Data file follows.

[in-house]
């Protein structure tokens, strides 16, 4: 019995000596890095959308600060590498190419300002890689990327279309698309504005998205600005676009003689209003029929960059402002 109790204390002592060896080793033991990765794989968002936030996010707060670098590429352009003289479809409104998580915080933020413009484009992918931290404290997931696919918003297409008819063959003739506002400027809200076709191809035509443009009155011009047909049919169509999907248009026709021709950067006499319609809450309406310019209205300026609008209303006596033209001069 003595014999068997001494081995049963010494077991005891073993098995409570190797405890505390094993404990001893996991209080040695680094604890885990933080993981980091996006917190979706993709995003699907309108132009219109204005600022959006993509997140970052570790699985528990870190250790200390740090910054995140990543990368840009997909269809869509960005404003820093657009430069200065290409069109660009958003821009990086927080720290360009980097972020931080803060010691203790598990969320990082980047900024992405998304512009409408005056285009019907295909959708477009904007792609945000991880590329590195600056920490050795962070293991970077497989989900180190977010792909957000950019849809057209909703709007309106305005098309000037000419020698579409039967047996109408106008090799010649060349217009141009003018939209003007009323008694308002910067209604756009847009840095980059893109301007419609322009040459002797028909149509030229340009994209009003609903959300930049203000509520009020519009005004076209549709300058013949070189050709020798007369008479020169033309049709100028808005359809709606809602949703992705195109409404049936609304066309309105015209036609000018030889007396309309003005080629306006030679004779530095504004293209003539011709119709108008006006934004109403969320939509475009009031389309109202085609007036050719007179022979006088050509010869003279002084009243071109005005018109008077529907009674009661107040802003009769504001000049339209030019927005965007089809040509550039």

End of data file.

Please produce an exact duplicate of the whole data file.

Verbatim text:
[in-house]
């Protein structure tokens, strides 16, 4: 019995000596890095959308600060590498190419300002890689990327279309698309504005998205600005676009003689209003029929960059402002 109790204390002592060896080793033991990765794989968002936030996010707060670098590429352009003289479809409104998580915080933020413009484009992918931290404290997931696919918003297409008819063959003739506002400027809200076709191809035509443009009155011009047909049919169509999907248009026709021709950067006499319609809450309406310019209205300026609008209303006596033209001069 003595014999068997001494081995049963010494077991005891073993098995409570190797405890505390094993404990001893996991209080040695680094604890885990933080993981980091996006917190979706993709995003699907309108132009219109204005600022959006993509997140970052570790699985528990870190250790200390740090910054995140990543990368840009997909269809869509960005404003820093657009430069200065290409069109660009958003821009990086927080720290360009980097972020931080803060010691203790598990969320990082980047900024992405998304512009409408005056285009019907295909959708477009904007792609945000991880590329590195600056920490050795962070293991970077497989989900180190977010792909957000950019849809057209909703709007309106305005098309000037000419020698579409039967047996109408106008090799010649060349217009141009003018939209003007009323008694308002910067209604756009847009840095980059893109301007419609322009040459002797028909149509030229340009994209009003609903959300930049203000509520009020519009005004076209549709300058013949070189050709020798007369008479020169033309049709100028808005359809709606809602949703992705195109409404049936609304066309309105015209036609000018030889007396309309003005080629306006030679004779530095504004293209003539011709119709108008006006934004109403969320939509475009009031389309109202085609007036050719007179022979006088050509010869003279002084009243071109005005018109008077529907009674009661107040802003009769504001000049339209030019927005965007089809040509550039």